Scientists at the University of Southampton have created a new method to generate bone cells which could lead to revolutionary bone repair therapies for people with bone fractures or those who need hip replacement surgery due to osteoporosis and osteoarthritis.
To generate bone cells for regenerative medicine and further medical research remains a significant challenge. However we have found that by harnessing surface technologies that allow the generation and ultimately scale up of human embryonic stem cells to skeletal cells, we can aid the tissue engineering process. This is very exciting.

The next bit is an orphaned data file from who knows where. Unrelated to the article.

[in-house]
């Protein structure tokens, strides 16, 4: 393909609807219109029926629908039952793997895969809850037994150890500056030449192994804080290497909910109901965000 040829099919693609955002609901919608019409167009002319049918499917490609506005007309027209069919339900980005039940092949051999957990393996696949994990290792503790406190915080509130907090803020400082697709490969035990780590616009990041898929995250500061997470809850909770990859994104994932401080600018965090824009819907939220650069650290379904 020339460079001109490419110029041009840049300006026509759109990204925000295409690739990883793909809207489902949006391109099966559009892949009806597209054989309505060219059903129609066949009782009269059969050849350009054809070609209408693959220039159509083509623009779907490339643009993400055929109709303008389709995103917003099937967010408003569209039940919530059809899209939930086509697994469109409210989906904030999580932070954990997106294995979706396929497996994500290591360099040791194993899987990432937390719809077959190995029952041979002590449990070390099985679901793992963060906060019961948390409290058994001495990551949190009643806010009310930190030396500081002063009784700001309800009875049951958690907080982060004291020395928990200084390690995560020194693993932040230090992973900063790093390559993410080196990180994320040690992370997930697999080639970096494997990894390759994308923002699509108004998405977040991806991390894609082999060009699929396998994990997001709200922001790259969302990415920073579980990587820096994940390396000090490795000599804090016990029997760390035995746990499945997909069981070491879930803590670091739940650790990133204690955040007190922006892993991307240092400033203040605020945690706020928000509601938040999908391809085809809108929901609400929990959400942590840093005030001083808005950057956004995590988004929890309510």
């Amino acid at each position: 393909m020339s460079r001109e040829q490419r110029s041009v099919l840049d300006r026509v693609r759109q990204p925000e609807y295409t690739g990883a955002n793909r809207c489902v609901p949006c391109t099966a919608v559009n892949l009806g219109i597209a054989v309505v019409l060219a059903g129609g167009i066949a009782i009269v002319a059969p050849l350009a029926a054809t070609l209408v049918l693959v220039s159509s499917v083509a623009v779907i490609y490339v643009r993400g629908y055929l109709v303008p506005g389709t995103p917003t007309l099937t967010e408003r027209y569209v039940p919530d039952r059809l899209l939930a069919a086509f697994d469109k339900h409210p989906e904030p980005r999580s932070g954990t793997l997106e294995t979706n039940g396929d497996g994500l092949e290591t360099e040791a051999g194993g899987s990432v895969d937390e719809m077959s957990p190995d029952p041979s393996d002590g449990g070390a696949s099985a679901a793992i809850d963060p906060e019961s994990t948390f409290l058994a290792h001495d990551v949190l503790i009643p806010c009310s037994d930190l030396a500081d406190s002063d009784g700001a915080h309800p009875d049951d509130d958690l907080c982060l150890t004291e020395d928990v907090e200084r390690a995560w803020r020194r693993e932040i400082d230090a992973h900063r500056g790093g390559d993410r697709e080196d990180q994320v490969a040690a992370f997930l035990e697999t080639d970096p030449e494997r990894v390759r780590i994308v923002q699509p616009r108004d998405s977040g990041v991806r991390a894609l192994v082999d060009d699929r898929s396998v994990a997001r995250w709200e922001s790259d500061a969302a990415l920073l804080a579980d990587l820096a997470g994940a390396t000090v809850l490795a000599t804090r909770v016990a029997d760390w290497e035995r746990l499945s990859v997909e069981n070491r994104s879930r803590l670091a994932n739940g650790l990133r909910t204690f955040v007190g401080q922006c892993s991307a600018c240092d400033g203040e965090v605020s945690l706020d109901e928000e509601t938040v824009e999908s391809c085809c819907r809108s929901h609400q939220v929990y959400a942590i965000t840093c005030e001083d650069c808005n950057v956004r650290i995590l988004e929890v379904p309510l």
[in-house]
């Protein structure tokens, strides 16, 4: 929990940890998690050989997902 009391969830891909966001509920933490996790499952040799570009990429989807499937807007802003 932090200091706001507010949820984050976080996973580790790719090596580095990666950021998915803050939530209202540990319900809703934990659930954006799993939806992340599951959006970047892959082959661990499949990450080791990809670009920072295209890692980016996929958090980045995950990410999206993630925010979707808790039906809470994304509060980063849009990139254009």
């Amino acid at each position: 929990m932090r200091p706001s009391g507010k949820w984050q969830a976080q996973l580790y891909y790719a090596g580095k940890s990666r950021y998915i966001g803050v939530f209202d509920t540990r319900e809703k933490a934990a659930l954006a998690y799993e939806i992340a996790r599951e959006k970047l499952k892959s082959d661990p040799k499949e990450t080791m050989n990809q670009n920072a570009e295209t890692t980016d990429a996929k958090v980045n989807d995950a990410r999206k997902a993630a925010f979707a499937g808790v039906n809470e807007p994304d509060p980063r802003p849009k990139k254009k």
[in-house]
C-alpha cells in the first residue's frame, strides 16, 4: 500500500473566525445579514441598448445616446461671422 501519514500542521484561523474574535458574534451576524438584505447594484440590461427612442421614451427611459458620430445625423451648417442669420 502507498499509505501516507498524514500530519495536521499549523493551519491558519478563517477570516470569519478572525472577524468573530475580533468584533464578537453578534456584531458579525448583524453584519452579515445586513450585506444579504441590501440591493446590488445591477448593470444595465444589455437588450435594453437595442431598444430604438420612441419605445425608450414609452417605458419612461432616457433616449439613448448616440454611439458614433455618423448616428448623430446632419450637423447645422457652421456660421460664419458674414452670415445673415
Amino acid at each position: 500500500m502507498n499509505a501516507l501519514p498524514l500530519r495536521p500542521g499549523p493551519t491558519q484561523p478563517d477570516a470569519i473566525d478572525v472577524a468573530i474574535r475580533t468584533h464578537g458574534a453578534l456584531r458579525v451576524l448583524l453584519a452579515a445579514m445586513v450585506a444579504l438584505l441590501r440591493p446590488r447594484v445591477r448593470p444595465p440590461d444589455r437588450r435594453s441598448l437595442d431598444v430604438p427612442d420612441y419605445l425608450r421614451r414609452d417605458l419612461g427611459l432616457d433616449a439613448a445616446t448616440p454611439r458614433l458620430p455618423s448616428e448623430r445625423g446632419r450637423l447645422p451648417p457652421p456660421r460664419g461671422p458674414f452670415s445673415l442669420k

Our research may offer a whole new approach to skeletal regenerative medicine. The use of nanotopographical patterns could enable new cell culture designs and could herald the development of new bone repair therapies as well as further human stem cell research.
This latest discovery expands on the close collaborative work previously undertaken by the University of Southampton and the University of Glasgow. In 2011 the team successfully used plastic with embossed nanopatterns to grow and spread adult stem cells while keeping their stem cell characteristics
More top news
Wednesday morning's weather for the east of the region
Wednesday morning's weather for the west of the region
More than 30 huts have been burgled along Herne Bay pier, in what seems to be a systematic attack